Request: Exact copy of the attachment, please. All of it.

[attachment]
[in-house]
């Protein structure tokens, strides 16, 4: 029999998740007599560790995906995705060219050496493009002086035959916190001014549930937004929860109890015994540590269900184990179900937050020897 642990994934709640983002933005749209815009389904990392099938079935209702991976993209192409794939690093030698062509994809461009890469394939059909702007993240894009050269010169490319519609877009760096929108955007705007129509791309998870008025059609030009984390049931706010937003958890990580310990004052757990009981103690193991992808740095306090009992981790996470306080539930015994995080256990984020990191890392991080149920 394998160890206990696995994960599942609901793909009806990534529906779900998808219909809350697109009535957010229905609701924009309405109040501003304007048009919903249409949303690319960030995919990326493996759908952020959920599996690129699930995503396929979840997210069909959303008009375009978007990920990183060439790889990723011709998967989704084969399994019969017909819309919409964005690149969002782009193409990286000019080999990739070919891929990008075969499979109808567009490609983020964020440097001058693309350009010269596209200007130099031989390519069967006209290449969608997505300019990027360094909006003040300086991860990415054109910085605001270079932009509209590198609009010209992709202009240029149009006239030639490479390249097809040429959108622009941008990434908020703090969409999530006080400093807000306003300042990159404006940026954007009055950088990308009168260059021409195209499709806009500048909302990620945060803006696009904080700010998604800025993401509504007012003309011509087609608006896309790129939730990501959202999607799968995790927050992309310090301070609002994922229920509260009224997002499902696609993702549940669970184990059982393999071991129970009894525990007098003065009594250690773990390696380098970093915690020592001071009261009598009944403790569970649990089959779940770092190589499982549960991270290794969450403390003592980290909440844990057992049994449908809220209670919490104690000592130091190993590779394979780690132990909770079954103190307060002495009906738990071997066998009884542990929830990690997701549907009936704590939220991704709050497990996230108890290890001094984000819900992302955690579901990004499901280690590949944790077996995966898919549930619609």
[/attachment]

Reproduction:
[in-house]
């Protein structure tokens, strides 16, 4: 029999998740007599560790995906995705060219050496493009002086035959916190001014549930937004929860109890015994540590269900184990179900937050020897 642990994934709640983002933005749209815009389904990392099938079935209702991976993209192409794939690093030698062509994809461009890469394939059909702007993240894009050269010169490319519609877009760096929108955007705007129509791309998870008025059609030009984390049931706010937003958890990580310990004052757990009981103690193991992808740095306090009992981790996470306080539930015994995080256990984020990191890392991080149920 394998160890206990696995994960599942609901793909009806990534529906779900998808219909809350697109009535957010229905609701924009309405109040501003304007048009919903249409949303690319960030995919990326493996759908952020959920599996690129699930995503396929979840997210069909959303008009375009978007990920990183060439790889990723011709998967989704084969399994019969017909819309919409964005690149969002782009193409990286000019080999990739070919891929990008075969499979109808567009490609983020964020440097001058693309350009010269596209200007130099031989390519069967006209290449969608997505300019990027360094909006003040300086991860990415054109910085605001270079932009509209590198609009010209992709202009240029149009006239030639490479390249097809040429959108622009941008990434908020703090969409999530006080400093807000306003300042990159404006940026954007009055950088990308009168260059021409195209499709806009500048909302990620945060803006696009904080700010998604800025993401509504007012003309011509087609608006896309790129939730990501959202999607799968995790927050992309310090301070609002994922229920509260009224997002499902696609993702549940669970184990059982393999071991129970009894525990007098003065009594250690773990390696380098970093915690020592001071009261009598009944403790569970649990089959779940770092190589499982549960991270290794969450403390003592980290909440844990057992049994449908809220209670919490104690000592130091190993590779394979780690132990909770079954103190307060002495009906738990071997066998009884542990929830990690997701549907009936704590939220991704709050497990996230108890290890001094984000819900992302955690579901990004499901280690590949944790077996995966898919549930619609």